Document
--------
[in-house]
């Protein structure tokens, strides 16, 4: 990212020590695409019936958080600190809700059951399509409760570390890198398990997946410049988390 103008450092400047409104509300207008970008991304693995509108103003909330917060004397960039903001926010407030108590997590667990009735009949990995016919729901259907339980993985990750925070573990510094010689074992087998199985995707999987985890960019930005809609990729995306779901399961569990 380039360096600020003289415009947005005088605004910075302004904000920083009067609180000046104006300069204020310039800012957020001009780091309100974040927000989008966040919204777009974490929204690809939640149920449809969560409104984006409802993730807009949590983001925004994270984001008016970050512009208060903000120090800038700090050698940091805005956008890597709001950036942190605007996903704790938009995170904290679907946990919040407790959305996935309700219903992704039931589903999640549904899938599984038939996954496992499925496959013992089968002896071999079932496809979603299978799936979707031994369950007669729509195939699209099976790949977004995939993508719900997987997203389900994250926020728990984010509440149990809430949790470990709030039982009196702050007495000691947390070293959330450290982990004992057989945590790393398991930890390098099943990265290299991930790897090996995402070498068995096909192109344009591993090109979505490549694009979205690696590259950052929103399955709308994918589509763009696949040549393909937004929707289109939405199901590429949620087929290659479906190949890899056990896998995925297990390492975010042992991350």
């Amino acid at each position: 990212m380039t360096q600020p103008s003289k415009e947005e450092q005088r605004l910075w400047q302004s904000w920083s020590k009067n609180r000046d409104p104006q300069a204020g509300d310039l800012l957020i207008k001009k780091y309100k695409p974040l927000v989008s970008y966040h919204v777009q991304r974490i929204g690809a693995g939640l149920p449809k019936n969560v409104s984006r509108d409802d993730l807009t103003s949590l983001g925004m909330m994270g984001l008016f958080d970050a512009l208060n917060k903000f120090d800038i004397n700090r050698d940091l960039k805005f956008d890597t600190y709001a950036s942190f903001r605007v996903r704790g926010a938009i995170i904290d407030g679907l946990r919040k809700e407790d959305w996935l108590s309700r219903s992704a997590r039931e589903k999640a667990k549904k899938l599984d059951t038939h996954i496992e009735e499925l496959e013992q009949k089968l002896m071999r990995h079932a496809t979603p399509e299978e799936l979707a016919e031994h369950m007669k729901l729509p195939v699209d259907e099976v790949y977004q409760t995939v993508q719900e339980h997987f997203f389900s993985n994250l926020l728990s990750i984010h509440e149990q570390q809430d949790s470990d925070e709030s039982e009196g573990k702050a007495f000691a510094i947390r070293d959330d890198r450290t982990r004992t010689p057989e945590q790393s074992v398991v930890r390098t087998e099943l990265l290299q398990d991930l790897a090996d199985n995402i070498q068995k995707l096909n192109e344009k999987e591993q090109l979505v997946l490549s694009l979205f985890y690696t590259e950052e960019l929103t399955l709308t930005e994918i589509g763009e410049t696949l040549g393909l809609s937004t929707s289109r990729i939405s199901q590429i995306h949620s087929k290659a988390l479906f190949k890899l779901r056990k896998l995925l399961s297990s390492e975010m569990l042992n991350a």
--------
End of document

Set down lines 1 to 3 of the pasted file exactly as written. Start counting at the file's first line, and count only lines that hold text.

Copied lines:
[in-house]
């Protein structure tokens, strides 16, 4: 990212020590695409019936958080600190809700059951399509409760570390890198398990997946410049988390 103008450092400047409104509300207008970008991304693995509108103003909330917060004397960039903001926010407030108590997590667990009735009949990995016919729901259907339980993985990750925070573990510094010689074992087998199985995707999987985890960019930005809609990729995306779901399961569990 380039360096600020003289415009947005005088605004910075302004904000920083009067609180000046104006300069204020310039800012957020001009780091309100974040927000989008966040919204777009974490929204690809939640149920449809969560409104984006409802993730807009949590983001925004994270984001008016970050512009208060903000120090800038700090050698940091805005956008890597709001950036942190605007996903704790938009995170904290679907946990919040407790959305996935309700219903992704039931589903999640549904899938599984038939996954496992499925496959013992089968002896071999079932496809979603299978799936979707031994369950007669729509195939699209099976790949977004995939993508719900997987997203389900994250926020728990984010509440149990809430949790470990709030039982009196702050007495000691947390070293959330450290982990004992057989945590790393398991930890390098099943990265290299991930790897090996995402070498068995096909192109344009591993090109979505490549694009979205690696590259950052929103399955709308994918589509763009696949040549393909937004929707289109939405199901590429949620087929290659479906190949890899056990896998995925297990390492975010042992991350």
């Amino acid at each position: 990212m380039t360096q600020p103008s003289k415009e947005e450092q005088r605004l910075w400047q302004s904000w920083s020590k009067n609180r000046d409104p104006q300069a204020g509300d310039l800012l957020i207008k001009k780091y309100k695409p974040l927000v989008s970008y966040h919204v777009q991304r974490i929204g690809a693995g939640l149920p449809k019936n969560v409104s984006r509108d409802d993730l807009t103003s949590l983001g925004m909330m994270g984001l008016f958080d970050a512009l208060n917060k903000f120090d800038i004397n700090r050698d940091l960039k805005f956008d890597t600190y709001a950036s942190f903001r605007v996903r704790g926010a938009i995170i904290d407030g679907l946990r919040k809700e407790d959305w996935l108590s309700r219903s992704a997590r039931e589903k999640a667990k549904k899938l599984d059951t038939h996954i496992e009735e499925l496959e013992q009949k089968l002896m071999r990995h079932a496809t979603p399509e299978e799936l979707a016919e031994h369950m007669k729901l729509p195939v699209d259907e099976v790949y977004q409760t995939v993508q719900e339980h997987f997203f389900s993985n994250l926020l728990s990750i984010h509440e149990q570390q809430d949790s470990d925070e709030s039982e009196g573990k702050a007495f000691a510094i947390r070293d959330d890198r450290t982990r004992t010689p057989e945590q790393s074992v398991v930890r390098t087998e099943l990265l290299q398990d991930l790897a090996d199985n995402i070498q068995k995707l096909n192109e344009k999987e591993q090109l979505v997946l490549s694009l979205f985890y690696t590259e950052e960019l929103t399955l709308t930005e994918i589509g763009e410049t696949l040549g393909l809609s937004t929707s289109r990729i939405s199901q590429i995306h949620s087929k290659a988390l479906f190949k890899l779901r056990k896998l995925l399961s297990s390492e975010m569990l042992n991350a």